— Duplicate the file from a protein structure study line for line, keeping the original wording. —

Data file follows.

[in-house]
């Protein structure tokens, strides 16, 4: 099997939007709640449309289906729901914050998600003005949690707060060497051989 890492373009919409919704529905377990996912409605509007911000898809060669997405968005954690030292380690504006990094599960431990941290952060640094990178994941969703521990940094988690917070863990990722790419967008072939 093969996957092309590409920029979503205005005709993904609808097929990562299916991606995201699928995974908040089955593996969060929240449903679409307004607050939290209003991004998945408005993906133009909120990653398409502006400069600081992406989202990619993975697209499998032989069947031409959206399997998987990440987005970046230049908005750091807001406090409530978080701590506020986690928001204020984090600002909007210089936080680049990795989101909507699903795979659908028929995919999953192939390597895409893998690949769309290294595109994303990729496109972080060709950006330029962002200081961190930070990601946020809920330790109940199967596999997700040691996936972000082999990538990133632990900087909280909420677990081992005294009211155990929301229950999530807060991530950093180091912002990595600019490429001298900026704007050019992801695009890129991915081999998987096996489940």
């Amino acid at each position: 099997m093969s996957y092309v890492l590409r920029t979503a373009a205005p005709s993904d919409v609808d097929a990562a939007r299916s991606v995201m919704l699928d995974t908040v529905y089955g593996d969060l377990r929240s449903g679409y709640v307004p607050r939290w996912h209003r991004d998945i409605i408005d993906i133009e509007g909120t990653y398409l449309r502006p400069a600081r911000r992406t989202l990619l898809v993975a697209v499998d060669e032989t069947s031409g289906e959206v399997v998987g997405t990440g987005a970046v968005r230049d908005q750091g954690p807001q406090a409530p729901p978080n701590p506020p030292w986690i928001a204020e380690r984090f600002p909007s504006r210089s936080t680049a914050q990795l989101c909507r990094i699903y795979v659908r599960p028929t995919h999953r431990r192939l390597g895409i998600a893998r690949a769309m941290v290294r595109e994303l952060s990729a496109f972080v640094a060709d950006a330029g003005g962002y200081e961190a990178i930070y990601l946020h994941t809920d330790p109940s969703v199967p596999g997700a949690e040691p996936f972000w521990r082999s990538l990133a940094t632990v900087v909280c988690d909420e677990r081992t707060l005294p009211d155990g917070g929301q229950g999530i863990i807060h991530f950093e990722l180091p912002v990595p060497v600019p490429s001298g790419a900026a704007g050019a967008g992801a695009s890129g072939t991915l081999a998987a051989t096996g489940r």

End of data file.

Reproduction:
[in-house]
């Protein structure tokens, strides 16, 4: 099997939007709640449309289906729901914050998600003005949690707060060497051989 890492373009919409919704529905377990996912409605509007911000898809060669997405968005954690030292380690504006990094599960431990941290952060640094990178994941969703521990940094988690917070863990990722790419967008072939 093969996957092309590409920029979503205005005709993904609808097929990562299916991606995201699928995974908040089955593996969060929240449903679409307004607050939290209003991004998945408005993906133009909120990653398409502006400069600081992406989202990619993975697209499998032989069947031409959206399997998987990440987005970046230049908005750091807001406090409530978080701590506020986690928001204020984090600002909007210089936080680049990795989101909507699903795979659908028929995919999953192939390597895409893998690949769309290294595109994303990729496109972080060709950006330029962002200081961190930070990601946020809920330790109940199967596999997700040691996936972000082999990538990133632990900087909280909420677990081992005294009211155990929301229950999530807060991530950093180091912002990595600019490429001298900026704007050019992801695009890129991915081999998987096996489940």
């Amino acid at each position: 099997m093969s996957y092309v890492l590409r920029t979503a373009a205005p005709s993904d919409v609808d097929a990562a939007r299916s991606v995201m919704l699928d995974t908040v529905y089955g593996d969060l377990r929240s449903g679409y709640v307004p607050r939290w996912h209003r991004d998945i409605i408005d993906i133009e509007g909120t990653y398409l449309r502006p400069a600081r911000r992406t989202l990619l898809v993975a697209v499998d060669e032989t069947s031409g289906e959206v399997v998987g997405t990440g987005a970046v968005r230049d908005q750091g954690p807001q406090a409530p729901p978080n701590p506020p030292w986690i928001a204020e380690r984090f600002p909007s504006r210089s936080t680049a914050q990795l989101c909507r990094i699903y795979v659908r599960p028929t995919h999953r431990r192939l390597g895409i998600a893998r690949a769309m941290v290294r595109e994303l952060s990729a496109f972080v640094a060709d950006a330029g003005g962002y200081e961190a990178i930070y990601l946020h994941t809920d330790p109940s969703v199967p596999g997700a949690e040691p996936f972000w521990r082999s990538l990133a940094t632990v900087v909280c988690d909420e677990r081992t707060l005294p009211d155990g917070g929301q229950g999530i863990i807060h991530f950093e990722l180091p912002v990595p060497v600019p490429s001298g790419a900026a704007g050019a967008g992801a695009s890129g072939t991915l081999a998987a051989t096996g489940r």